September 14-24 - De Grasse sends his ships up the Chesapeake Bay to transport the armies of Washington and Rochambeau to Yorktown.
September 28 - Washington, with a combined Allied army of 17,000 men, begins the siege of Yorktown. French cannons bombard Cornwallis and his 9000 men day and night while the Allied lines slowly advance and encircle them. British supplies run dangerously low.
October 17 - As Yorktown is about to be taken, the British send out a flag of truce. Washington and Cornwallis then work out terms of surrender
October 19 - The British surrender at Yorktown. Hopes for a British victory in the war against America are dashed.
October 24 - General Clinton arrives at Chesapeake Bay with 7000 British reinforcements, but turns back upon hearing of the surrender at Yorktown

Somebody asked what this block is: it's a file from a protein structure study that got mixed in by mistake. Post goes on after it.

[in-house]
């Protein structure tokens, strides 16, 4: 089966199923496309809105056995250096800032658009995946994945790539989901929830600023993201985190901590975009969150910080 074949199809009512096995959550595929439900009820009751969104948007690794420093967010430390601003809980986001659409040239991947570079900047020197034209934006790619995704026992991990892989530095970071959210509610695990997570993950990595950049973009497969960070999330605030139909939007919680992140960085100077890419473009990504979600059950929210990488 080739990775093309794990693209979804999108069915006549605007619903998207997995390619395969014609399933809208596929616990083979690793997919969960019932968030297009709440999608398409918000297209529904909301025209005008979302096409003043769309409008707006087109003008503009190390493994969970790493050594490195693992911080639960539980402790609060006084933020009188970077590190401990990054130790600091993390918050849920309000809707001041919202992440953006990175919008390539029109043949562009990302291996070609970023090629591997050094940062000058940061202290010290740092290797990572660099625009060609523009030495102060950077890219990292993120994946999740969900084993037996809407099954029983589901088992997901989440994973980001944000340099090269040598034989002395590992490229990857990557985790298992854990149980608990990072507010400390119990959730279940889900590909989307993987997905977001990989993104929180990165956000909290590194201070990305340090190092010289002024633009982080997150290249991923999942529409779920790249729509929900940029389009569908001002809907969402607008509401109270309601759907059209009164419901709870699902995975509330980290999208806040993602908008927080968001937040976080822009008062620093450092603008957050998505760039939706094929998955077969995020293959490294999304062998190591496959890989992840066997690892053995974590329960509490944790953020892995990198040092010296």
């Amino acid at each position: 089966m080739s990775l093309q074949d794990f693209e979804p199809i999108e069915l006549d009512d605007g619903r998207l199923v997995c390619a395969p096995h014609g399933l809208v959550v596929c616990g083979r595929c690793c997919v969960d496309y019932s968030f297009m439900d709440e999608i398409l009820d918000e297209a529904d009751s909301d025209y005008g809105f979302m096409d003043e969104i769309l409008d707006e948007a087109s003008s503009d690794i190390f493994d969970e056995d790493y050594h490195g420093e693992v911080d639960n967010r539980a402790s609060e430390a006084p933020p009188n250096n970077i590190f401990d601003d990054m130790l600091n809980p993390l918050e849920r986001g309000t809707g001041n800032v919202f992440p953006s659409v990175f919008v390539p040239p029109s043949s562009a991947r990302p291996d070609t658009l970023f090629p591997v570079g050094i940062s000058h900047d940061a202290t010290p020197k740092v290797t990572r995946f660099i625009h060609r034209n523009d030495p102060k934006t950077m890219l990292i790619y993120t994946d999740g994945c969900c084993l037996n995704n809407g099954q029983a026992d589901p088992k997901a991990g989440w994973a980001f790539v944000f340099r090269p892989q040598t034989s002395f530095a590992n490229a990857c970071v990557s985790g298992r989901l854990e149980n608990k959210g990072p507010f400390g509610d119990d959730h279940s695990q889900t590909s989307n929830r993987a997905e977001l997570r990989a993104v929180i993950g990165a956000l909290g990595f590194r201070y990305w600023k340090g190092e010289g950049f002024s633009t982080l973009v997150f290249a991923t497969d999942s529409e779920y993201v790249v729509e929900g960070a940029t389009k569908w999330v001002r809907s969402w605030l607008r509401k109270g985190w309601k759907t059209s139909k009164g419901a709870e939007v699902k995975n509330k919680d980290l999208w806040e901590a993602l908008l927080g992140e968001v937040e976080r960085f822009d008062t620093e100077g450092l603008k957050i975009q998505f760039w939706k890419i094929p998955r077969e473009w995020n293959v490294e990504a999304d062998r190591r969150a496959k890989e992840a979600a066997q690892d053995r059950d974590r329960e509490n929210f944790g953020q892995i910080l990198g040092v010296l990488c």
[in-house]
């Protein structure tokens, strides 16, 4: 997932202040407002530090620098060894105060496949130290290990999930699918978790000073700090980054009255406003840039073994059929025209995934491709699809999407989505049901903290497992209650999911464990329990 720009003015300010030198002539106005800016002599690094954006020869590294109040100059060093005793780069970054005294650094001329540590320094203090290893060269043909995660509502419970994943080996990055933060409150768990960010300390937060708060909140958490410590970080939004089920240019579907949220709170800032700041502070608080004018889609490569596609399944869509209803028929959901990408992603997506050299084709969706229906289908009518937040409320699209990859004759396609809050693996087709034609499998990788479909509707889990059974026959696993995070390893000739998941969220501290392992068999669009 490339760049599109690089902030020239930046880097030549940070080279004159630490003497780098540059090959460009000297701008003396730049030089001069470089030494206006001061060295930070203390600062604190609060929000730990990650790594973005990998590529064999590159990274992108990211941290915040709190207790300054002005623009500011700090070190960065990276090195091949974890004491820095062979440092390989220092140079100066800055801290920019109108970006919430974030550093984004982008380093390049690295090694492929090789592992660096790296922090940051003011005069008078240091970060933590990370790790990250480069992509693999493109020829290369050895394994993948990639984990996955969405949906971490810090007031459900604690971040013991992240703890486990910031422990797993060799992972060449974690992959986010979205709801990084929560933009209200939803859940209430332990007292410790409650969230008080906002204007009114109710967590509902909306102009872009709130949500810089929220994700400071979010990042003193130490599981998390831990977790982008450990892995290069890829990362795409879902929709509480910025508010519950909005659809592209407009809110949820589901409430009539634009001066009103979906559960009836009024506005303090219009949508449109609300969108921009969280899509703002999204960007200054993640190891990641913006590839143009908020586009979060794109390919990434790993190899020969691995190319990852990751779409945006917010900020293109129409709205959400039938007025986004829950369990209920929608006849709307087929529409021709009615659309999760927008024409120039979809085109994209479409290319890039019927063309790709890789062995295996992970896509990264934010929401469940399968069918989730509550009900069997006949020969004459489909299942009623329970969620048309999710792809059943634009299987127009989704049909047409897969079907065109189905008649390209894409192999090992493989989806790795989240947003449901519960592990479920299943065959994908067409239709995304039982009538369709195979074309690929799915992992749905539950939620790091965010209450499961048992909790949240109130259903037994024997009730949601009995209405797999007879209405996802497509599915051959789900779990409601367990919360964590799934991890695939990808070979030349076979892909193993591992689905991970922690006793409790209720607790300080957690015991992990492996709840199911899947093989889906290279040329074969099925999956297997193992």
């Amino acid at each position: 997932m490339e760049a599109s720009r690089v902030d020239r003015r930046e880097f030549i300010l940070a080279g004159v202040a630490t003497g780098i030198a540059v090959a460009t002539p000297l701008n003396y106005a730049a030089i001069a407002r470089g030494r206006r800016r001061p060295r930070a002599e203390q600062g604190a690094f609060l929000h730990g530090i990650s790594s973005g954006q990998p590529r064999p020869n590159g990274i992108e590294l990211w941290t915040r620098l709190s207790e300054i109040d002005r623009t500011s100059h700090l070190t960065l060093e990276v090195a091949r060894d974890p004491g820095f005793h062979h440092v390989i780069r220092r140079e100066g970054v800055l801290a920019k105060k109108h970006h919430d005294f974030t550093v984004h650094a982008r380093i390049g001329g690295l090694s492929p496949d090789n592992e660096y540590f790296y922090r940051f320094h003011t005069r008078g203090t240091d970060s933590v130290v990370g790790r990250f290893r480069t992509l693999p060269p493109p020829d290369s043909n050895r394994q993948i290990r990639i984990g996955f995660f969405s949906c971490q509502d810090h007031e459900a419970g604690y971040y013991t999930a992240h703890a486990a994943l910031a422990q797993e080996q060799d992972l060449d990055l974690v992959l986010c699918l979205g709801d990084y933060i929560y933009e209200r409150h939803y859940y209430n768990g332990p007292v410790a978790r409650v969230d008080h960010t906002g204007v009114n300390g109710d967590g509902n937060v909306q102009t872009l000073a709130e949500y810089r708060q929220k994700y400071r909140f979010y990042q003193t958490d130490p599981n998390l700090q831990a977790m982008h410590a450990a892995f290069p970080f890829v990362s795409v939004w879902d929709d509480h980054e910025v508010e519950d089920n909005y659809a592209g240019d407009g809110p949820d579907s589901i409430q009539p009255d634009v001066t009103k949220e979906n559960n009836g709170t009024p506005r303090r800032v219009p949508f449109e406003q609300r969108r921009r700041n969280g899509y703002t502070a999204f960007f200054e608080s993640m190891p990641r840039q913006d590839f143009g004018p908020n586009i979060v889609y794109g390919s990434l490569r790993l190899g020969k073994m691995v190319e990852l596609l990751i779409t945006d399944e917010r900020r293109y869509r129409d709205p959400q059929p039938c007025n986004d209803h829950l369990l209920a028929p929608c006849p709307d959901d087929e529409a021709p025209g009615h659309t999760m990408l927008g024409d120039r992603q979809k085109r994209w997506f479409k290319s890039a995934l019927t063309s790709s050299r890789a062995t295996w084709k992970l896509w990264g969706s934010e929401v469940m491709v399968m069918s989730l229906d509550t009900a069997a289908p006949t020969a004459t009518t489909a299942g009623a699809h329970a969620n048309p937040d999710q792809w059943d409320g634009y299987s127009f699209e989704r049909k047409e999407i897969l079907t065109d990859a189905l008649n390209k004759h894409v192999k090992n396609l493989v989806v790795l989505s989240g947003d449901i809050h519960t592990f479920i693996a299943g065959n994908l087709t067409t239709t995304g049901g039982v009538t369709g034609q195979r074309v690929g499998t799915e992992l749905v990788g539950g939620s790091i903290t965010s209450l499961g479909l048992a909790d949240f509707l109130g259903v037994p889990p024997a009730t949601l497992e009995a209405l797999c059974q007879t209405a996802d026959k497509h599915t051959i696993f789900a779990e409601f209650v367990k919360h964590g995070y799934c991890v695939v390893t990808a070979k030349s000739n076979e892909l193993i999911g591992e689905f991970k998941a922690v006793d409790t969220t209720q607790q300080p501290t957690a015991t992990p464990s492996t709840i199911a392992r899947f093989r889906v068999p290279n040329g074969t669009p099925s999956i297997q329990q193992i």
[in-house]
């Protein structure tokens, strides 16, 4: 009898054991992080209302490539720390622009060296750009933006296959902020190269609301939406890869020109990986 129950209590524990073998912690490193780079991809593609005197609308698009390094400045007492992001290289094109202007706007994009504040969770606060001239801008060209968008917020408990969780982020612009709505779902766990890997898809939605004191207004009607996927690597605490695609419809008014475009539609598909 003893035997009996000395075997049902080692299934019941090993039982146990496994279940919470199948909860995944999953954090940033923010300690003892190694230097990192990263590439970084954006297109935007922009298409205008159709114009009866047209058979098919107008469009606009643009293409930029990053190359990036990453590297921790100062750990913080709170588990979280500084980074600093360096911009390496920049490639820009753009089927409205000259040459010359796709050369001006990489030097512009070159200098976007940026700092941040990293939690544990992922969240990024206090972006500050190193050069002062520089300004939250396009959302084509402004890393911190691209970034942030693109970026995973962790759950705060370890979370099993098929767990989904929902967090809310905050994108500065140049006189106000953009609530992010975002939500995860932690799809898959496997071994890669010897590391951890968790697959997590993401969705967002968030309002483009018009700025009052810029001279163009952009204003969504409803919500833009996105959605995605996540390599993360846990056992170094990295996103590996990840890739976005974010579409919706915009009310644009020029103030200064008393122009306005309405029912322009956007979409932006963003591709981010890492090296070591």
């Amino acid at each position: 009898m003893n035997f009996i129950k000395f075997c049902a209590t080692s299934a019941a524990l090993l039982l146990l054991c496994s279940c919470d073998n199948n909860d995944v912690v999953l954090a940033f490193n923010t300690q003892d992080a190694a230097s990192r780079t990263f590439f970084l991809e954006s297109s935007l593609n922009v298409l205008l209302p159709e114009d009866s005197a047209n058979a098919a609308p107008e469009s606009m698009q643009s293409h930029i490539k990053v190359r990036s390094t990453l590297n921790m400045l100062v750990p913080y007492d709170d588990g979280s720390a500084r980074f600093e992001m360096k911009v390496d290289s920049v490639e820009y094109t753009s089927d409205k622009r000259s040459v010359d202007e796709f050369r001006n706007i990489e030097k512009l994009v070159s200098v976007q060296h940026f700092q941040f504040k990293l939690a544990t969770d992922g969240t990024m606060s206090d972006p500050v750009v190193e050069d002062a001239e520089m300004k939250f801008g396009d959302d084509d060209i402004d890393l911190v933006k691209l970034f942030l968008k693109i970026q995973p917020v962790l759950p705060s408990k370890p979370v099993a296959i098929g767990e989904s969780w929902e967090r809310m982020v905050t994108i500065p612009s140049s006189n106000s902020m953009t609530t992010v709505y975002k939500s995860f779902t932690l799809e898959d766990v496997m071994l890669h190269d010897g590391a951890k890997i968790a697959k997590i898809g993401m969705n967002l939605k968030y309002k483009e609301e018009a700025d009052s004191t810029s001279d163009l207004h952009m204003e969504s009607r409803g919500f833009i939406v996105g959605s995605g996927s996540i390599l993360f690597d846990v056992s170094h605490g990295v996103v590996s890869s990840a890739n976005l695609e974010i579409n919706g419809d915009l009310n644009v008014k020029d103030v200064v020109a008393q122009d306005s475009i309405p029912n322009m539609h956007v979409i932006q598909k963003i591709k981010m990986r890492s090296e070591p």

January 5 - The British withdraw from North Carolina.
February 27 - The British House of Commons votes against further war in America.
March 5 - Parliament empowers the King to negotiate peace with the United States.
March 7 - American militiamen massacre 96 Delaware Indians in Ohio in retaliation for Indian raids conducted by other tribes.
March 20 - Lord North resigns as British Prime Minister, succeeded two days later by Lord Rockingham who seeks immediate negotiations with the American peace commissioners.
April 4 - General Clinton replaced by Sir Guy Carleton as British commander in America. Carleton will implement the new British policy of ending hostilities and withdraw British troops from America.